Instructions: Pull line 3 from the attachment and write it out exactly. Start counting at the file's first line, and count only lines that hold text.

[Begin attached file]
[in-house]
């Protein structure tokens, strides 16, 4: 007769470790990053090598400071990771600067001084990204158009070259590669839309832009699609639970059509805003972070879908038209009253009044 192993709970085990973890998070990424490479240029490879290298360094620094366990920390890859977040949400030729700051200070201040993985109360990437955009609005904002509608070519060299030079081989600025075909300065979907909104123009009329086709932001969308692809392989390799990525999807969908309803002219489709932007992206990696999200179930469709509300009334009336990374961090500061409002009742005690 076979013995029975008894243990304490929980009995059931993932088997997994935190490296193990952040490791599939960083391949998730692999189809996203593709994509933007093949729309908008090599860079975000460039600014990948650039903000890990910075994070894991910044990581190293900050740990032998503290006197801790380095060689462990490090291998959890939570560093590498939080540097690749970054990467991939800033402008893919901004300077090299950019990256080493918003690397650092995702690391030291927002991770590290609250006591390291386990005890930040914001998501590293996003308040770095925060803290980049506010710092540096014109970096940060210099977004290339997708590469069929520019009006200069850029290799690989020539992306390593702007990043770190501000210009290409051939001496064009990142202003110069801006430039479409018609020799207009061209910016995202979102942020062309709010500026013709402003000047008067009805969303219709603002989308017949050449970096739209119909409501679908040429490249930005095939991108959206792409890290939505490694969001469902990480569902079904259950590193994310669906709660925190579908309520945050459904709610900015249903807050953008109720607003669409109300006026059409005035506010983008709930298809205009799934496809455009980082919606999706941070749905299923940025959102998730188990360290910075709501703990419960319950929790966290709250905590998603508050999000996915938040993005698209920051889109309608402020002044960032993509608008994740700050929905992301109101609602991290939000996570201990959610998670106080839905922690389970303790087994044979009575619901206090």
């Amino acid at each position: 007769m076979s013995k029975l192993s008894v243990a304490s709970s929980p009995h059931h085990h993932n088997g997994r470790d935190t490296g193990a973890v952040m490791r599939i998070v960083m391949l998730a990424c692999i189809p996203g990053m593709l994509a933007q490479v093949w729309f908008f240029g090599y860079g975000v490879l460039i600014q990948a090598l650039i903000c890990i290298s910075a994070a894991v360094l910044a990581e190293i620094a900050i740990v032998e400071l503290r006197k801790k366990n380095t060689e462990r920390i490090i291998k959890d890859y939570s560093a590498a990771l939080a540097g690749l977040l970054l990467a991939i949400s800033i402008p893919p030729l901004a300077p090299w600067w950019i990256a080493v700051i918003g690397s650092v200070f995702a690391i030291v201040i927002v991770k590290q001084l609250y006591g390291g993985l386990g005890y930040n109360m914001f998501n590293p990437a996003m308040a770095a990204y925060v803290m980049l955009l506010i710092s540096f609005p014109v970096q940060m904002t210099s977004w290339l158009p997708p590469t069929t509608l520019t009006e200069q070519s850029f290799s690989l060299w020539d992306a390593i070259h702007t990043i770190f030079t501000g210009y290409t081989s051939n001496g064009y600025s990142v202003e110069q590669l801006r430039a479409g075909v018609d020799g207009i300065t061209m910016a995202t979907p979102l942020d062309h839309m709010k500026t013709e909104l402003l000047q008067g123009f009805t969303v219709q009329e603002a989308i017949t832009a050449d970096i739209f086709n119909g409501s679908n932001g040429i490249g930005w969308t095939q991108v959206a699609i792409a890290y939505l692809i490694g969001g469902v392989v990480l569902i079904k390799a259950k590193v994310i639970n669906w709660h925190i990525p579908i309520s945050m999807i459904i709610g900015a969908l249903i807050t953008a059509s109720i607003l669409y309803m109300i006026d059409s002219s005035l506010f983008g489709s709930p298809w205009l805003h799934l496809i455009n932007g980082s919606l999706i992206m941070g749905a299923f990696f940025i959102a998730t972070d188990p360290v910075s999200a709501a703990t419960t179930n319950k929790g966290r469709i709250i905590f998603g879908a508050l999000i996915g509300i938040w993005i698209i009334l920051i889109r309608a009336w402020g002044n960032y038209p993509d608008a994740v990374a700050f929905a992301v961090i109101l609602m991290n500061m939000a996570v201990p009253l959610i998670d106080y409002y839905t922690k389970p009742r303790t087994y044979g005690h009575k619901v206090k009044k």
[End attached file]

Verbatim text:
């Amino acid at each position: 007769m076979s013995k029975l192993s008894v243990a304490s709970s929980p009995h059931h085990h993932n088997g997994r470790d935190t490296g193990a973890v952040m490791r599939i998070v960083m391949l998730a990424c692999i189809p996203g990053m593709l994509a933007q490479v093949w729309f908008f240029g090599y860079g975000v490879l460039i600014q990948a090598l650039i903000c890990i290298s910075a994070a894991v360094l910044a990581e190293i620094a900050i740990v032998e400071l503290r006197k801790k366990n380095t060689e462990r920390i490090i291998k959890d890859y939570s560093a590498a990771l939080a540097g690749l977040l970054l990467a991939i949400s800033i402008p893919p030729l901004a300077p090299w600067w950019i990256a080493v700051i918003g690397s650092v200070f995702a690391i030291v201040i927002v991770k590290q001084l609250y006591g390291g993985l386990g005890y930040n109360m914001f998501n590293p990437a996003m308040a770095a990204y925060v803290m980049l955009l506010i710092s540096f609005p014109v970096q940060m904002t210099s977004w290339l158009p997708p590469t069929t509608l520019t009006e200069q070519s850029f290799s690989l060299w020539d992306a390593i070259h702007t990043i770190f030079t501000g210009y290409t081989s051939n001496g064009y600025s990142v202003e110069q590669l801006r430039a479409g075909v018609d020799g207009i300065t061209m910016a995202t979907p979102l942020d062309h839309m709010k500026t013709e909104l402003l000047q008067g123009f009805t969303v219709q009329e603002a989308i017949t832009a050449d970096i739209f086709n119909g409501s679908n932001g040429i490249g930005w969308t095939q991108v959206a699609i792409a890290y939505l692809i490694g969001g469902v392989v990480l569902i079904k390799a259950k590193v994310i639970n669906w709660h925190i990525p579908i309520s945050m999807i459904i709610g900015a969908l249903i807050t953008a059509s109720i607003l669409y309803m109300i006026d059409s002219s005035l506010f983008g489709s709930p298809w205009l805003h799934l496809i455009n932007g980082s919606l999706i992206m941070g749905a299923f990696f940025i959102a998730t972070d188990p360290v910075s999200a709501a703990t419960t179930n319950k929790g966290r469709i709250i905590f998603g879908a508050l999000i996915g509300i938040w993005i698209i009334l920051i889109r309608a009336w402020g002044n960032y038209p993509d608008a994740v990374a700050f929905a992301v961090i109101l609602m991290n500061m939000a996570v201990p009253l959610i998670d106080y409002y839905t922690k389970p009742r303790t087994y044979g005690h009575k619901v206090k009044k």